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Kate Chopin  

Kate Chopin, who died in 1904, is a respected novelist and short story writer. Ahead of her time, she wrote frankly about the status of women, sexuality, racism and adultery.
Last Updated: Jun 29, 2016 URL: Print Guide RSS Updates

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Kate Chopin


Kate Chopin

Born Katherine O'Flaherty in 1850 in St. Louis, Missouri, Kate Chopin came from a well to do family . Her father was a successful businessman.    His second wife, Eliza Faris was a member of the French community in St. Louis.and Chopin's mother.     "Katie" O'Flaherty  as she was called as a child received an excellent education.   Raised by her mother, grandmother and great-grandmother after her father was killed in a train accident, Katie was taught to think for herself.  She was instructed in French and German and became a proficient pianist.  In 1870 she married Oscar Chopin, a cotton factor and moved to New Orleans.  In 1879, after her husband's business failed, the family moved to northeastern Louisiana. Kate was fascinated by the Creole culture, but as she was busy raising her several children, did not begin to write until she returned to St. Louis after the death of her husband.  In the 1890's her short stories began to appear in magazines like Century, Vogue and Harper's Young People.  Her first collection of short stories, entitled "Bayou Folk", was published in 1894.  A second collection appeared a few years later.  In all, she wrote about 100 short stories.   These stories dealt with the Cajun and Creole culture she found in New Orleans and Northern Louisiana.  Her themes covered topics unusual for her times: adultery, racism, female sexuality and the confining roles of women.   In many ways she was ahead of her time.  This can be seen in her novel, "The Awakening", a work published in 1899.  The book's protagonist was a married woman, who, finding herself in a passionless marriage, commits adultery.   Feeling alone and despondent, the woman drowns herself in the Gulf of Mexico.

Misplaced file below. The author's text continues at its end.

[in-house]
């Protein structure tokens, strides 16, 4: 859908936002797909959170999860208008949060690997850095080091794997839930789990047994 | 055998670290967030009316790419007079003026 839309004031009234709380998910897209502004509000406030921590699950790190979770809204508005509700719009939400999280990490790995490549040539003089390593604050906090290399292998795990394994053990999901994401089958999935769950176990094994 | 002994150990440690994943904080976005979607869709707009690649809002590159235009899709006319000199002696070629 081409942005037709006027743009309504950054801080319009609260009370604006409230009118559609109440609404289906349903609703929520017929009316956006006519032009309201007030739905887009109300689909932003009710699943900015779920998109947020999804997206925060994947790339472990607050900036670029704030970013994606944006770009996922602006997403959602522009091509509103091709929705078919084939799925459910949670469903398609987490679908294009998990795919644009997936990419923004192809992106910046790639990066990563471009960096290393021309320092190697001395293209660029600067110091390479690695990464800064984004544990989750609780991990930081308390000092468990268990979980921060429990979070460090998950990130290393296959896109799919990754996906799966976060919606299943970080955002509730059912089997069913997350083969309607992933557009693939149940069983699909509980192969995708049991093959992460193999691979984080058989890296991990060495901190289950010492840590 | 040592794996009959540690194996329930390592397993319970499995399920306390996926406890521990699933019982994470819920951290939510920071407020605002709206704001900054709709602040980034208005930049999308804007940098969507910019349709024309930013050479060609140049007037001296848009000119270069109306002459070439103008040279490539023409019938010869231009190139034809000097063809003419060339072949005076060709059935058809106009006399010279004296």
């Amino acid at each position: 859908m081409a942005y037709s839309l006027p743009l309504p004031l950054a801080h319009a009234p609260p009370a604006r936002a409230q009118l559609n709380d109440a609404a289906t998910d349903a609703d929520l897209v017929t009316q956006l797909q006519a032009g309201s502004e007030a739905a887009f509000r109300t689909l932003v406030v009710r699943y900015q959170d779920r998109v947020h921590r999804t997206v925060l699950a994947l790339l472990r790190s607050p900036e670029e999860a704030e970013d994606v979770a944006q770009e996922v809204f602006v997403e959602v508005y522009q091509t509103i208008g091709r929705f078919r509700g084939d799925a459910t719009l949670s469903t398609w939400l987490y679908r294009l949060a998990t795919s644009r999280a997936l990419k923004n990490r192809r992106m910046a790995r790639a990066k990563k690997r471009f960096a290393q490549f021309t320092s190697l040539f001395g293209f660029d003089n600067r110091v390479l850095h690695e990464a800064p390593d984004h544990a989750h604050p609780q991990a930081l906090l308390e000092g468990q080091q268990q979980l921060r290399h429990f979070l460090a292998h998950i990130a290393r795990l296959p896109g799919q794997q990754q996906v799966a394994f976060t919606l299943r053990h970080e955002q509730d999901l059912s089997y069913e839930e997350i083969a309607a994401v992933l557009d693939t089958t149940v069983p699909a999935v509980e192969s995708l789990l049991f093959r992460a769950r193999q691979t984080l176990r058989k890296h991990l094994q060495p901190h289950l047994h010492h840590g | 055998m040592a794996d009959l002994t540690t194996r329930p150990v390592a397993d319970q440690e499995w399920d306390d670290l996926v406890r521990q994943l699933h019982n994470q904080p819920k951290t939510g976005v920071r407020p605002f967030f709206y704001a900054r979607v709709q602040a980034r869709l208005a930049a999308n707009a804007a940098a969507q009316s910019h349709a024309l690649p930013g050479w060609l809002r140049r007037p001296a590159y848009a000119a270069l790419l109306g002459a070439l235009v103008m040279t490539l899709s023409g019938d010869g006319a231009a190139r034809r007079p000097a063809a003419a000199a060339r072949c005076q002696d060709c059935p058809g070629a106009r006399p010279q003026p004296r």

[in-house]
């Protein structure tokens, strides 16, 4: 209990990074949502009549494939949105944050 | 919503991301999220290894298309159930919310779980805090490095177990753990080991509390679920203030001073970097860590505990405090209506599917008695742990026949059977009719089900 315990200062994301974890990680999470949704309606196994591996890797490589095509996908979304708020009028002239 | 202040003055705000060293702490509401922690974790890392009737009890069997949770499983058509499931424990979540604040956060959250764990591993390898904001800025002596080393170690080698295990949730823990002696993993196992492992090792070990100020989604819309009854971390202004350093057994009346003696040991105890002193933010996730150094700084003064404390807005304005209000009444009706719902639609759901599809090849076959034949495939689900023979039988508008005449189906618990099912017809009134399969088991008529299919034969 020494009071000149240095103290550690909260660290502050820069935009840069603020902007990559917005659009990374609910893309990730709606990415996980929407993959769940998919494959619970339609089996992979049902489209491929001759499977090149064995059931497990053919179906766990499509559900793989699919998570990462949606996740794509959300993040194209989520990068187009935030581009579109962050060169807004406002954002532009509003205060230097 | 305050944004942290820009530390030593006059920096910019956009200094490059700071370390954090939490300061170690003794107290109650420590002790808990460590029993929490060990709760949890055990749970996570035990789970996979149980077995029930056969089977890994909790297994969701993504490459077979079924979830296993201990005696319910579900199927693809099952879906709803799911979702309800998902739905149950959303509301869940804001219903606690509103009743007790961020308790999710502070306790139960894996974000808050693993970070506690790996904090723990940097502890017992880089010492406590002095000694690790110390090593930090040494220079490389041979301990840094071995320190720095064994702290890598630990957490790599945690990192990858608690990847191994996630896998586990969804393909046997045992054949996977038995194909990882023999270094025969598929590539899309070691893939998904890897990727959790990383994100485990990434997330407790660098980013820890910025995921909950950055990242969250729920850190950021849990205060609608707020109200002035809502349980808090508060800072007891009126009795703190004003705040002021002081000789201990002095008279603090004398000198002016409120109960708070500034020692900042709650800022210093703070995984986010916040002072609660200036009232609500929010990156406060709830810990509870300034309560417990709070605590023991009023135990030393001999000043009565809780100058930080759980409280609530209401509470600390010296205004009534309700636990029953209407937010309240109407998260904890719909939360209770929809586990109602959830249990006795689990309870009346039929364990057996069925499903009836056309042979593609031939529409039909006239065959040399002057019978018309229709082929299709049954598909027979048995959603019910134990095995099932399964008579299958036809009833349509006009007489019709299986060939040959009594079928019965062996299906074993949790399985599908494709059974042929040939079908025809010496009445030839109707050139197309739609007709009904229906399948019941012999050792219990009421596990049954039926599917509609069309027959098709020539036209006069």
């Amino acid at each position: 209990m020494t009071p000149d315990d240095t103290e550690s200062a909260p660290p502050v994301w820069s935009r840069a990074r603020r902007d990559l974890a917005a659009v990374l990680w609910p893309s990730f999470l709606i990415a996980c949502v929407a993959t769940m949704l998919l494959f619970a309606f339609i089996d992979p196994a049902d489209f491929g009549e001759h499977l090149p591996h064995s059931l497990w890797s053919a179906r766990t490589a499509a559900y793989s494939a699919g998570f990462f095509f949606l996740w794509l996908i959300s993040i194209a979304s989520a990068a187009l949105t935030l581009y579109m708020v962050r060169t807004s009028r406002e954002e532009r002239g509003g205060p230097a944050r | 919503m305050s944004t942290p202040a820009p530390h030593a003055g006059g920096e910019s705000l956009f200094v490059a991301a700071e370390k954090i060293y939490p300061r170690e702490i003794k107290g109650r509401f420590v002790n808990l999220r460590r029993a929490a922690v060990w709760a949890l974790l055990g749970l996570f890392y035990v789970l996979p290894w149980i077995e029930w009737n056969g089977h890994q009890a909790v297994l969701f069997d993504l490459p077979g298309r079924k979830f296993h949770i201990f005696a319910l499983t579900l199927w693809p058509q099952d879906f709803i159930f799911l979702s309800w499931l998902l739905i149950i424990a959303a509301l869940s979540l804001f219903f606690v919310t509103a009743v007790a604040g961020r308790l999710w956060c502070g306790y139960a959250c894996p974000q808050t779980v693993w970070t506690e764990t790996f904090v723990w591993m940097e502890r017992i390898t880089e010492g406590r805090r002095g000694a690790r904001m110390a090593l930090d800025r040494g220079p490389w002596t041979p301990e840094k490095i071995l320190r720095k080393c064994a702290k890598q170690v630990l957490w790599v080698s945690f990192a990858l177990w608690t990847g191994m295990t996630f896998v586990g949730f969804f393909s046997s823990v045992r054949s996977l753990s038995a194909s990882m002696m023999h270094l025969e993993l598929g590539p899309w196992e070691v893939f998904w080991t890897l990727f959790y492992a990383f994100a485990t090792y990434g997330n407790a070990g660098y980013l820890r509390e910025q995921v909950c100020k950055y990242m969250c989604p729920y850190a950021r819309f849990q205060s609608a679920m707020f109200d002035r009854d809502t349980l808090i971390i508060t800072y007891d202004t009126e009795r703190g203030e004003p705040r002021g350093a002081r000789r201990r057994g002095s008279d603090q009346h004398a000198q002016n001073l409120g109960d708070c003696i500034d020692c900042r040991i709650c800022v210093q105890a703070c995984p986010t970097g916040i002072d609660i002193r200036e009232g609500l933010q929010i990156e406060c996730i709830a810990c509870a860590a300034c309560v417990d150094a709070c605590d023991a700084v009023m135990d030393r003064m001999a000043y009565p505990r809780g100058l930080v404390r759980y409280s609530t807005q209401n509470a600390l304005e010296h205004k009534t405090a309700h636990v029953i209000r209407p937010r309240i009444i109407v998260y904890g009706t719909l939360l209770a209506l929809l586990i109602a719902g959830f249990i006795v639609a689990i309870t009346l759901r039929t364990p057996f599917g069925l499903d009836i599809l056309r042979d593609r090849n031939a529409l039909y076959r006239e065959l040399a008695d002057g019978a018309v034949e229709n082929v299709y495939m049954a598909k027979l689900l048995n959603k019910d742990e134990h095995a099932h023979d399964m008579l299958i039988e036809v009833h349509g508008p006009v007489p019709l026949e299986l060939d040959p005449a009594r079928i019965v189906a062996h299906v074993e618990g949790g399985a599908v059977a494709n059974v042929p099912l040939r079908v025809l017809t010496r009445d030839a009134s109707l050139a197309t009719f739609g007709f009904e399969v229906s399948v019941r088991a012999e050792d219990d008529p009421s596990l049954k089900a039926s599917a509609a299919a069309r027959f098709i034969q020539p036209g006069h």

Ms. Chopin died at the age of 54 -two days after suffering a massive stroke.

For many years, Chopin's work was ignored, perhaps because society was not ready to accept her themes.   Her reputation began to revive in the 1930's and now she is considered one of the best late 19th century American writers.   Her short stories, especially "The Storm,"  "The Story of an Hour" and "Desiree's Baby" are well known and appreciated.  They have become required reading for most college students.

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